Rebecca Strickson

Freelance Illustrator.

Full Page Splash from Metroland graphic novel, written by Ricky Miller (Avery Hill Publishing, 2013)

What was your key motivation in becoming an illustrator?

Well, I originally trained as a fine artist, but quickly realised it wasn’t the way I wanted to work; it felt too unstructured for my brain! I longed for briefs and the need to develop a drawing style, which I felt I couldn’t at university. I left, very disillusioned, and drifted about several jobs varying from the life threateningly insane (Probation work) to the most mundane (a government quango) Finally in 2007, I realised I needed to do this else I’d probably go nuts without an outlet and was wasting my time doing anything else. The fear of wondering if I ever could’ve done this, for the rest of my life, was such a huge motivator for me. It was scary leaping into freelance work, quitting a job and just going for it, but it’s the best decision I’ve ever made.

Full Page Splash from Metroland graphic novel, written by Ricky Miller (Avery Hill Publishing, 2013)

What was your first break as an illustrator?

Working on the Department for Transport’s last Stop Look and Listen campaign by Smith and Foulkes for Nexus Productions. I was working for Nexus in the production office, and the producer spotted my drawings I used to spend most of the working day doing instead of my job (sorry Nexus) and said why don’t I give it shot creating the typeface for the ad… ? They loved what I did and that was that.

– Still from ‘Knock for Knock’, Dir: Anthony Crook (Rapha/RSA Films, 2012)

How do you maintain an ongoing stream between your commercial work and your own self-initiated practice?

Sometimes it kind of organically grows together. I have a lot of clients who want something inspired by something they’ve seen of my own work. I think it’s vitally important to never only work in one sphere; I’d actually argue it’s impossible to only do that. Self initiated work is as important as anything you create for a client and as such I am careful to make sure I leave time for exploring my own creative directions as well as anything I am creating for someone else. You don’t grow otherwise, and you don’t gain perspective on what your work means to you. An excellent self initiated piece is sometimes worth far more to your portfolio than a commercial work you’ve produced; its easy sometimes to think that because someone is paying you its more valid.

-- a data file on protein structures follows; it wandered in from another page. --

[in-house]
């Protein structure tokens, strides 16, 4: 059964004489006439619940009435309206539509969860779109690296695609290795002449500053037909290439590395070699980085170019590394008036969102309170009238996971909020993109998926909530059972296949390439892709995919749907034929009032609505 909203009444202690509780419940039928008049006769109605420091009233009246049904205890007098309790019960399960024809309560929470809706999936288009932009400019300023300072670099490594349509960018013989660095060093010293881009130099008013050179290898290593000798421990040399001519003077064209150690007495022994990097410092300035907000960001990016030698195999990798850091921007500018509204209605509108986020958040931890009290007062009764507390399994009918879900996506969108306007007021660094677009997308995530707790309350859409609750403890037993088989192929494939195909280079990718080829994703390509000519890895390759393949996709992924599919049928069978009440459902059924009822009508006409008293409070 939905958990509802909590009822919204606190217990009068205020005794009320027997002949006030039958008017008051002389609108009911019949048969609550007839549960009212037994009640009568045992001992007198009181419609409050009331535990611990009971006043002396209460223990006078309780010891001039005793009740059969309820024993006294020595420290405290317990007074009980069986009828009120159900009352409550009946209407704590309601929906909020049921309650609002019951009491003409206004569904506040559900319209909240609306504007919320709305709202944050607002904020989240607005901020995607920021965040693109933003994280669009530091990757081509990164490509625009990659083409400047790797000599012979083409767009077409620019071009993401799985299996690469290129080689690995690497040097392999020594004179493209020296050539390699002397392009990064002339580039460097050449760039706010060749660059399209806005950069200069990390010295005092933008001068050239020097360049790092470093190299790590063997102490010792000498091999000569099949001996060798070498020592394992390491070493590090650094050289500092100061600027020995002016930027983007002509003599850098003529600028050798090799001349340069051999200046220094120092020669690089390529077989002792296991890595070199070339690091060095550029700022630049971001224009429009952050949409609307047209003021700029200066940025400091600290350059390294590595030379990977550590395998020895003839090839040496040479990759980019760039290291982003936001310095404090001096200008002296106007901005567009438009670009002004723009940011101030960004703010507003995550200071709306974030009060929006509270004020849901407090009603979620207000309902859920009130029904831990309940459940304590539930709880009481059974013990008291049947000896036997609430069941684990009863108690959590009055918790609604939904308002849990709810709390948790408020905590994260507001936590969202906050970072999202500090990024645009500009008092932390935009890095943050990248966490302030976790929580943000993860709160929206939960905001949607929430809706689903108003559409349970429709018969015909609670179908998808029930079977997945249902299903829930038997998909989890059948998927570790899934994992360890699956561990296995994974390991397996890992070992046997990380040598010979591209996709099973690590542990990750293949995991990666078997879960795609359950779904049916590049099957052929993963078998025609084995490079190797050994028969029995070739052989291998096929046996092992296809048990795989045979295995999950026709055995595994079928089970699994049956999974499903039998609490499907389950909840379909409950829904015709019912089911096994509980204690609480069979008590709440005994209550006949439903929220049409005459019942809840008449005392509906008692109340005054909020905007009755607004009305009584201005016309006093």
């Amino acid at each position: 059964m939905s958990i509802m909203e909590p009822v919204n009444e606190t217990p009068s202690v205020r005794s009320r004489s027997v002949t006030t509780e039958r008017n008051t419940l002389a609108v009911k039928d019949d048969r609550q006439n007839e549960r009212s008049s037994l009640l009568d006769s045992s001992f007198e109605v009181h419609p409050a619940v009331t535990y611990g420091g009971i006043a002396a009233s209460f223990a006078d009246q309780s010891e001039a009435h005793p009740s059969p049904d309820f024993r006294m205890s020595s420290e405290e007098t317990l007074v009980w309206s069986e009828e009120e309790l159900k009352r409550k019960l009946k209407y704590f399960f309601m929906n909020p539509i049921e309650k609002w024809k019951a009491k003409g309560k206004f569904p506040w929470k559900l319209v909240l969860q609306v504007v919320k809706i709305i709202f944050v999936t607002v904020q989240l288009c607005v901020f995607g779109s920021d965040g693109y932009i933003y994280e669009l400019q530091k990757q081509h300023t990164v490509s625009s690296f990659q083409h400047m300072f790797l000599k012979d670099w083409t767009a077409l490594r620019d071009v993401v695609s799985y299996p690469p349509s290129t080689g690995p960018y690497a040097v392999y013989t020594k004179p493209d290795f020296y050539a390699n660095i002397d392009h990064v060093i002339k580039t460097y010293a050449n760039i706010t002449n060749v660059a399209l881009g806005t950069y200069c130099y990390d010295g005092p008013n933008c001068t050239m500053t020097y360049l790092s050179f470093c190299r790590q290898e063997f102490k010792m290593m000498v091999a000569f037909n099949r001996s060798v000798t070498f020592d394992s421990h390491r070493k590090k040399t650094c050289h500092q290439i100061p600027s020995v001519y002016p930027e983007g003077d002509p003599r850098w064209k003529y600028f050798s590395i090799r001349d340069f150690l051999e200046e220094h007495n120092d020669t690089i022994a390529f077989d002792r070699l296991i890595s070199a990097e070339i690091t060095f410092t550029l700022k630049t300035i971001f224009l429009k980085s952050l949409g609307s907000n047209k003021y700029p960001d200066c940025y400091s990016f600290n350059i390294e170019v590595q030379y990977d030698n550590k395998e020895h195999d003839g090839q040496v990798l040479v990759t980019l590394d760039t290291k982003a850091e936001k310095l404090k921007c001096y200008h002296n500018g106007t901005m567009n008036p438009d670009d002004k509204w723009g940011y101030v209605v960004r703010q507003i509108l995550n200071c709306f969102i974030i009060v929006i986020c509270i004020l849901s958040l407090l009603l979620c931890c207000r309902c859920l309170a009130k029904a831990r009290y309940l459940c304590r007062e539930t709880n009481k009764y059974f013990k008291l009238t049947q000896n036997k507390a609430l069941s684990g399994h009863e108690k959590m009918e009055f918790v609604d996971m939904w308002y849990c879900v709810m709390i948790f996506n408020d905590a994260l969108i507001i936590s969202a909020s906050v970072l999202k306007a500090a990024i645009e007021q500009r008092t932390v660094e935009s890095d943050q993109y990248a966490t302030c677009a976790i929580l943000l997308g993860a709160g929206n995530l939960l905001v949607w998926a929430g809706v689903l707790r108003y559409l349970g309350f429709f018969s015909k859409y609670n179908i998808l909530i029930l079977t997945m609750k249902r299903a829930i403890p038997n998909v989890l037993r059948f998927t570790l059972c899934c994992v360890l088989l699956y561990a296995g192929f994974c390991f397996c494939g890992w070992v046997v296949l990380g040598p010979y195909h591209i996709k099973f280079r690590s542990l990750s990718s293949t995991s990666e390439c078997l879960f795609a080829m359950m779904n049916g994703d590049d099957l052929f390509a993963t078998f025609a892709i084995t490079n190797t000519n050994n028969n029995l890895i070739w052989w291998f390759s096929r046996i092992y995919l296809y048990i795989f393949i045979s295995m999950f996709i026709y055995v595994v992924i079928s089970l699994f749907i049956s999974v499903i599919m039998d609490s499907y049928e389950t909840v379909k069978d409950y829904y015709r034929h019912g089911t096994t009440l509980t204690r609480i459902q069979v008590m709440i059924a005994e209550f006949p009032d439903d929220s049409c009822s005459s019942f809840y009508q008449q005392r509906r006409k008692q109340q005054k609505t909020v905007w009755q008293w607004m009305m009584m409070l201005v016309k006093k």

Self initiated Wicker Man poster 2012

How does your own work influence your commissioned work?

I’ll often be working on something I really enjoy and want a slot that in to a brief to use it as a chance to expand the idea further, or see what limitations it has/adaptability. Of course, it has to work within the brief else you’ll end up with a pretty bemused/annoyed client and a reputation for not doing what anyone wants…

Your client list has varied from Topshop to Kerrang, and of course the acknowledgement of winning first prize for a Health and Safety poster. What are the first three steps you take once you have accepted a commission?

It might sound really obvious and patronising, and even ridiculous, but read the brief. You can get so carried away with a project sometimes, especially if it sounds exciting, new for something really huge or fun, and before you realise you’ve got halfway done and they didn’t want it b/w… or they needed it in a month not three… It sounds daft but it’s scarily easy to do.

Secondly, I invariably get in blind panic and prevaricate endlessly on how I can’t possibly complete the project in time/on budget/ with had left but I have this stage down to a bare minimum now Im apparently professional. A little healthy bit of fear is always good for creativity I feel. Thirdly, I stop being an idiot, get on with it and enjoy the process as much as I can.

Alain Robert – ‘Up At The O2’ changing room doors (O2/pd3, 2012)

As a selected illustrator to be published in the AOI’s Images 36 book in 2012, and to be shortlisted twice for the AOI Illustration Awards 2013, how important do you find competitions to be towards your own practice?

I don’t enter many competitions, as I’m dreadfully competitive and get really annoyed when I don’t win (there, I’m just being honest) But seriously, competitions allow you to really see where your work is progressing, and are a great tool for exposure and feedback. There’s something incredibly rewarding about recognition of your work from an external source, and they are are a great yardstick for measuring how you’re actually doing within the illustration world. Its a lonely business sometimes, you generally sit at your desk, alone, in a studio for hours at a time and can become a bit hermit-y and socially inept (just me?) Putting your work out there for others to see is vital if you want to get a handle on what others are doing and how the industry is progressing.

Self Portrait

Who and what keeps you inspired?

My family are a constant source of amusement and inspiration – as well as my cat Judy Plums and my incredible friends. I’m not one for heroes and heroines really, though there are a few things I constantly refer to and am inspired by – The Pre-Raphaelites, atomic bombs, music (I present a twice monthly internet radio show on NTSLive in Dalston) the 1970’s, hair… it’s pretty varied and odd. Anything I feel I need to understand more is inspirational. I read vociferously and am always finding ideas in books sparking off new pathways to work.

I keep going, I think, as there’s always something new to explore. It’s a never-ending adventure, and I simply can’t ever imagine it not always being the best job in the world.

14th March 2014

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